The early seeds for the “superb” Salt Lake Winter Games in 2002 were planted, in part, by a Chamber of Commerce effort in the 1960s.
Calvin Rampton was governor when Utah first tossed its hat into the Olympic ring. He was barely into the first year of his first term when he got together with Max Rich of the Chamber of Commerce and Bud Jack, a Utahn on the United States Olympic Committee, and formed a game plan to bid for the 1972 Olympic Winter Games.
While the assertion is unprovable, many of the early bid leaders believe without the effort, Utah wouldn’t have eventually won the 2002 Games.
Rampton appointed seven men to the bid committee in April 1965: Rich, Jack Galliv
an, Walker Wallace, F.C. Koziol, Glen Adams, Gene Donovan, and one-time Olympic skier Dev Jennings. Earlier that year, Rich had even floated the idea of hosting the 1968 Winter Games, set for Grenoble, France. Salt Lake had offered to take over the Games because of some doubt about whether France would accept visas for members of the East German team. The International Olympic Committee went ahead with Grenoble and Salt Lake focused its efforts on in the 1972 Games.
The group incorporated as Olympics for Utah, Inc. or OUI (playing on the French word “yes”). The entire bid budget was $35,000 ($200,000 in 2002 dollars), which was raised by selling 35,000 “OUI” pins at a dollar apiece. Salt Lake City beat out, among others, Lake Placid, New York, for USOC approval.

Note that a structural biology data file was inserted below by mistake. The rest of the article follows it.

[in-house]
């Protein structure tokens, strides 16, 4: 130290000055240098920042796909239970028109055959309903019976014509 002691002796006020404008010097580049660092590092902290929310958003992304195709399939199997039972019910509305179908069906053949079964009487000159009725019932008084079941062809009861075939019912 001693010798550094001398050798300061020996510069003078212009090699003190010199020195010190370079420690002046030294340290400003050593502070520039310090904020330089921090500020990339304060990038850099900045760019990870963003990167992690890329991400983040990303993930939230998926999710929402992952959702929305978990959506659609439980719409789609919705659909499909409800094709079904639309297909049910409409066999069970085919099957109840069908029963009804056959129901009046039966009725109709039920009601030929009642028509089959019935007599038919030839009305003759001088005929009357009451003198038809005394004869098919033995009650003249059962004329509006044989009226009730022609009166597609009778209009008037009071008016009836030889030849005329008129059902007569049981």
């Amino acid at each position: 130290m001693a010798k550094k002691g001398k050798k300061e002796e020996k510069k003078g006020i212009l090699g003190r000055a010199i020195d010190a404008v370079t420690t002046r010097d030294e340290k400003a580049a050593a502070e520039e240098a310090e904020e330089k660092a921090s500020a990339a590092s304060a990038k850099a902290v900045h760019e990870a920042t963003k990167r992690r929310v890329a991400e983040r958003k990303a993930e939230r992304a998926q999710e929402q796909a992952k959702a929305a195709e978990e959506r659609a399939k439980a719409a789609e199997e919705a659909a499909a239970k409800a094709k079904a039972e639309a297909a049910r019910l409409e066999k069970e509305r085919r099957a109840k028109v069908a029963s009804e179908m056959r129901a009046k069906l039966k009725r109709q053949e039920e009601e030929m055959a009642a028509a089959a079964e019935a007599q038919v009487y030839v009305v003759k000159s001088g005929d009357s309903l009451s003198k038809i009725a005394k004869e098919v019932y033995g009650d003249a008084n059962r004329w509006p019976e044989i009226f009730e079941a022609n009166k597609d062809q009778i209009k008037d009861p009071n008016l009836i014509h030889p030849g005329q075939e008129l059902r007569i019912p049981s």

Rich, Gallivan, Donovan, Wallace, and Jennings went to Rome in 1969 to bid on the 1972 Winter Olympics. Unlike later bids, not a single IOC member visited Salt Lake City in 1965. The Utahnsdidn’t meet their first IOC delegates until they got to Rome, where they got to throw one party. They hired a piano player off the street.
Rampton remembers the IOC, led at the time by the autocratic Avery Brundage, as “an austere bunch.” Wallace described them as “pretty aloof” group populated by members of nobility. The IOC upper crust and the band from an obscure western state proved to be an interesting mix. During the party, Donovan put his arm around one of the IOC members in typical Rotary-Club style and was told, “Do no touch my person.”
The $35,000 budget went fast. For example, Rampton remembers the Salt Lake delegation needed a large display shipped to Rome, but getting it there would take a huge chunk of the budget.
Someone suggested that the Utah Air National Guard was about to send a training flight to Frankfurt, Germany. Rampton called a friend at National Guard headquarters in Washington, and asked if he could put some cargo on that plane.
“You can,” said the officer, “if I don’t know about it.”
Then the governor said, “but we need it delivered to Rome.”
The guardsman didn’t miss a beat. “We’ve got to refuel in Rome,” he said.
In the end, Salt Lake City lost to Sapporo, Japan. However, boosters said they got what they were looking for–more publicity for Utah’s ski industry. Rampton was actually relieved the state didn’t have to follow through on building all of planned venues.
The 1965 loss set the stage for Rich’s successor, Fred Ball, to help the city embark on Olympic campaigns in the 1970s and the final decade push between 1985 and 1995 that brought the Winter Games to Utah.
Sources: Lex Hemphill, “Olympic Visionaries,” The Salt Lake Tribune, 2 February 2002. Lee Benson, “A player perfect for the Games,” Deseret News, 17 February 1999. Fred Ball typescript at Chamber offices.